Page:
As has become the ritual for any Paul Thomas Anderson picture, after a brief trade announcement giving very little details, set photos are now pouring in, launching a trail of breadcrumbs fit for the sleuthing likes of Doc Sportello. After revealing production would kick off in Eureka, California under the name “BC Project,” star Leonardo DiCaprio has been spotted sporting quite the look, joined by a co-star.

As one can see below, DiCaprio is filming a scene at a restaurant alongside an actress revealed to be newcomer Chase Infiniti, according to Daniel Richtman. While he can often be off the mark with his rumors, doing a bit more digging on her official site and Instagram and the resemblance certainly matches. Infiniti is a recent graduate of Columbia College Chicago Theatre’s Musical Theatre Performance BFA program and her only other credit is a role in the forthcoming Presumed Innocent series.

The set image was first posted by Victor Tapia on Facebook from Carmela’s Mexican Restaurant, north of Eureka:

The casting has also further fueled much speculation that Paul Thomas Anderson is taking on a contemporary update of Thomas Pynchon’s Vineland, shifting its 1984-set depiction of Reagan’s reign of terror to the MAGA state of today. If this proves to be the case, we would imagine DiCaprio takes the lead Zoyd Wheeler role, Regina Hall is Frenesi Gates, Chase Infiniti is their daughter Prairie, and Sean Penn plays the villainous Brock Vond.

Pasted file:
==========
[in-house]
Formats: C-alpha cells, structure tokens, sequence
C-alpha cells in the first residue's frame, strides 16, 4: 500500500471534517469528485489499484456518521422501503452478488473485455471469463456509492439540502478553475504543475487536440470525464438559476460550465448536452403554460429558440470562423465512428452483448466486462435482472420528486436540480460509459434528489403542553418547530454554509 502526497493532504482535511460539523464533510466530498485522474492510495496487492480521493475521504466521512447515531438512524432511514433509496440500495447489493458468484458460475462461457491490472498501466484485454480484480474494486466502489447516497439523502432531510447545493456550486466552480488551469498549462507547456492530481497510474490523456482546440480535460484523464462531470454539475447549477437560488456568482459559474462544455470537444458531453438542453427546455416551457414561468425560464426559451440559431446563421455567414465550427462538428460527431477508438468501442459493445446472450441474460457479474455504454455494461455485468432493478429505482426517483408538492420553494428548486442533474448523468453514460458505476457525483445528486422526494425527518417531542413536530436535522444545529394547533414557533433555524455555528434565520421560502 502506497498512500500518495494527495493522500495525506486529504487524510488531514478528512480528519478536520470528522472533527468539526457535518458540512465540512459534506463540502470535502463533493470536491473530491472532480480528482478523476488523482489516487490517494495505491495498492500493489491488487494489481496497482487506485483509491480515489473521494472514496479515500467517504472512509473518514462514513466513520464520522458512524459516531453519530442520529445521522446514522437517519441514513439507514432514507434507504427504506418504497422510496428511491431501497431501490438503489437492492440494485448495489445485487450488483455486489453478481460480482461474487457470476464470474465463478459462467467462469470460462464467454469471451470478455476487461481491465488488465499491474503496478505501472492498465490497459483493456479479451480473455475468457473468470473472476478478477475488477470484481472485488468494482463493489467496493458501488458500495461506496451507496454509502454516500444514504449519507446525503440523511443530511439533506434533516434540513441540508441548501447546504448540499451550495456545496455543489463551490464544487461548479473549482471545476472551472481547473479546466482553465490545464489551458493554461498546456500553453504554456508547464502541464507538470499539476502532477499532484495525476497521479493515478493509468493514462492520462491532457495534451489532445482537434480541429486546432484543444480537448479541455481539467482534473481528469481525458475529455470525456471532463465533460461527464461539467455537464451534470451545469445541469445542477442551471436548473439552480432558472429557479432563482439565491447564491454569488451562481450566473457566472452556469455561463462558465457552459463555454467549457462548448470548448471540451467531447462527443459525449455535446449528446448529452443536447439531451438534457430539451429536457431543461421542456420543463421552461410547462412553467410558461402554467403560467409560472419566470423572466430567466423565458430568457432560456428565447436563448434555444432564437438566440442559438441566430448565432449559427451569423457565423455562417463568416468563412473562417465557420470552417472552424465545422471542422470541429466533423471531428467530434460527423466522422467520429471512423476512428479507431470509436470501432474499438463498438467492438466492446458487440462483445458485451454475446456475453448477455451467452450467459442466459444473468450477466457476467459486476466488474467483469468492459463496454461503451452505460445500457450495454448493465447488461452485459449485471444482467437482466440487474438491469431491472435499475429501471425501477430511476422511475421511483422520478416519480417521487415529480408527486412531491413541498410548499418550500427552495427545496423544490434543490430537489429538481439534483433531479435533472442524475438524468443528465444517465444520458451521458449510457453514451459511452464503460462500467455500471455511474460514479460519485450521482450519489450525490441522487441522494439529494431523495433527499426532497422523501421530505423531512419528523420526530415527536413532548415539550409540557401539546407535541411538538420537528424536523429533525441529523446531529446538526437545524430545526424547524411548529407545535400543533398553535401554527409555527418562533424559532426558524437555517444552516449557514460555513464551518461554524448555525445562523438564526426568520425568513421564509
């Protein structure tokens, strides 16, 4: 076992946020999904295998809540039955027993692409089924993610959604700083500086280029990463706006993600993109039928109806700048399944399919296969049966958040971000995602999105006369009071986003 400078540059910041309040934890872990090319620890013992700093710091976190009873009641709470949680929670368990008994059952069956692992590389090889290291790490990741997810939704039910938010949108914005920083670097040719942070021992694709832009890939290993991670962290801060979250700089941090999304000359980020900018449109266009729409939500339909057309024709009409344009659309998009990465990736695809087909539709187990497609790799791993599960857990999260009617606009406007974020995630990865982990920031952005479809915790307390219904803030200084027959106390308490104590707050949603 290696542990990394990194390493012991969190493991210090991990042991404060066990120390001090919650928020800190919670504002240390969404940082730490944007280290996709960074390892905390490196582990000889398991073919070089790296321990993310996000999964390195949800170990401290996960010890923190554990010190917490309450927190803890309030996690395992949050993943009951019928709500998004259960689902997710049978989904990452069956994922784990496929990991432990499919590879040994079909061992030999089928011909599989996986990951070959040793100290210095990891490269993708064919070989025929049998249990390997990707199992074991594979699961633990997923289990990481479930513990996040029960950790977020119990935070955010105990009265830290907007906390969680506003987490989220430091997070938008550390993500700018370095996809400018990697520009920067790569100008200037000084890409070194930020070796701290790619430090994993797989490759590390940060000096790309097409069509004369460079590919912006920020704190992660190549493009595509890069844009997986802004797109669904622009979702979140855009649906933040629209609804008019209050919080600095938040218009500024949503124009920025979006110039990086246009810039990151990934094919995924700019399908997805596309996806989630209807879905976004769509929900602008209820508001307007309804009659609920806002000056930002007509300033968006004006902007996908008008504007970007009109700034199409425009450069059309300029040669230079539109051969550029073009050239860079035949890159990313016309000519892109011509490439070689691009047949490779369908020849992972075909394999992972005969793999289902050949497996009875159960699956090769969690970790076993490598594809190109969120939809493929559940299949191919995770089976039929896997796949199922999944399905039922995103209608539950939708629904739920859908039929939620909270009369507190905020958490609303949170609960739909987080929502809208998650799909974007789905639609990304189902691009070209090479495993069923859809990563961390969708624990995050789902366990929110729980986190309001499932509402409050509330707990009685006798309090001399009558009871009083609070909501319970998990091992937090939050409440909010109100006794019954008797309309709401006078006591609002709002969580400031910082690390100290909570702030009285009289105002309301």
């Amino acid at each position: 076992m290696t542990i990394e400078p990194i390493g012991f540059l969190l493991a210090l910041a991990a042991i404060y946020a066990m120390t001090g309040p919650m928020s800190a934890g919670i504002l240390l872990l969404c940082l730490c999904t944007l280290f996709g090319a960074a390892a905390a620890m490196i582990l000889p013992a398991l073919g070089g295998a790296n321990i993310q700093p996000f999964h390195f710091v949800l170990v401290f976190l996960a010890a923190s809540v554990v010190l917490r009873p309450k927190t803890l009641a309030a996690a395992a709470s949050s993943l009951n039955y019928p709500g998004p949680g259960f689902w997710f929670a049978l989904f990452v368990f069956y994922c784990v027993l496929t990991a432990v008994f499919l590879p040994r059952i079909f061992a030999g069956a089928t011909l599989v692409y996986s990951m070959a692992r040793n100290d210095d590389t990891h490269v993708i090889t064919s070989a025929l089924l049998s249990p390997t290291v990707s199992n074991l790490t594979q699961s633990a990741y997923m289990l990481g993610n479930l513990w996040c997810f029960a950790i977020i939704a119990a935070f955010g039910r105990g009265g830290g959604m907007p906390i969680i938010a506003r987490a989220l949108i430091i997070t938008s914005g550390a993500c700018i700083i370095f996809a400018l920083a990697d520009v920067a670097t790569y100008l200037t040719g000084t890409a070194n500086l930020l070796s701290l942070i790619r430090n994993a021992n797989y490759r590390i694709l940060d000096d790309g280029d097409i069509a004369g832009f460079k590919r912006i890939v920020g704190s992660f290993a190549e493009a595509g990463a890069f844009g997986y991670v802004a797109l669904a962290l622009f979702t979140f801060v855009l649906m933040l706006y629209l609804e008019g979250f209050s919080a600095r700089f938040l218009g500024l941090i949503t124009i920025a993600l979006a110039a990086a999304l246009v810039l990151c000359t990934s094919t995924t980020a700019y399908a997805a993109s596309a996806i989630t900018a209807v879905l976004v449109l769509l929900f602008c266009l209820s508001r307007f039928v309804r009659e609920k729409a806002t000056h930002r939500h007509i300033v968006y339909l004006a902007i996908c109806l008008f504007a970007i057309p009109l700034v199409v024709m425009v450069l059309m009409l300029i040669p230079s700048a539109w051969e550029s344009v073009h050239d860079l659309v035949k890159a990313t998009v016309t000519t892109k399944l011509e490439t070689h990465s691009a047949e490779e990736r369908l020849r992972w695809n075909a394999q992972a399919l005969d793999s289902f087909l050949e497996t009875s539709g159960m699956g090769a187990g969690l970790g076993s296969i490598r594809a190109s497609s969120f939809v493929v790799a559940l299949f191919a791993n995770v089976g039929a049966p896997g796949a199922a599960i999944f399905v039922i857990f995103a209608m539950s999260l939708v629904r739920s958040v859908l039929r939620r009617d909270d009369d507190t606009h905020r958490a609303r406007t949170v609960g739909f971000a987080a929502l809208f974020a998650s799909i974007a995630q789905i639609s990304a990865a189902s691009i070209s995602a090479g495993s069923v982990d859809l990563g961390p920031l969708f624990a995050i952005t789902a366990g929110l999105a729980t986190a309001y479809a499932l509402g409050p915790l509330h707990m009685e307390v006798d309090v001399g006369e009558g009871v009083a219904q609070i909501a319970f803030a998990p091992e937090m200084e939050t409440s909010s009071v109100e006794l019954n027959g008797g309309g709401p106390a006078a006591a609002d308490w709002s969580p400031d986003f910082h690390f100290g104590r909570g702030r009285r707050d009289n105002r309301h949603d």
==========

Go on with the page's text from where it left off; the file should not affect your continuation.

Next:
As much as I admire Pynchon’s genre-hopping novel––and hold firm that PTA’s previous Pynchon adaptation, Inherent Vice, is his finest achievement––an updated Vineland doesn’t necessarily jive with reports that this $100 million project is the director’s most commercial outing yet. As we await more details and casting for what is said to be a large ensemble, here’s the synopsis of Vineland as a refresher, and one can find more from Infiniti and snaps from the production below.

Vineland, a zone of blessed anarchy in northern California, is the last refuge of hippiedom, a culture devastated by the sobriety epidemic, Reaganomics, and the Tube. Here, in an Orwellian 1984, Zoyd Wheeler and his daughter Prairie search for Prairie’s long-lost mother, a Sixties radical who ran off with a narc. Vineland is vintage Pynchon, full of quasi-allegorical characters, elaborate unresolved subplots, corny songs (“Floozy with an Uzi”), movie spoofs (Pee-wee Herman in The Robert Musil Story), and illicit sex (including a macho variation on the infamous sportscar scene in V.).

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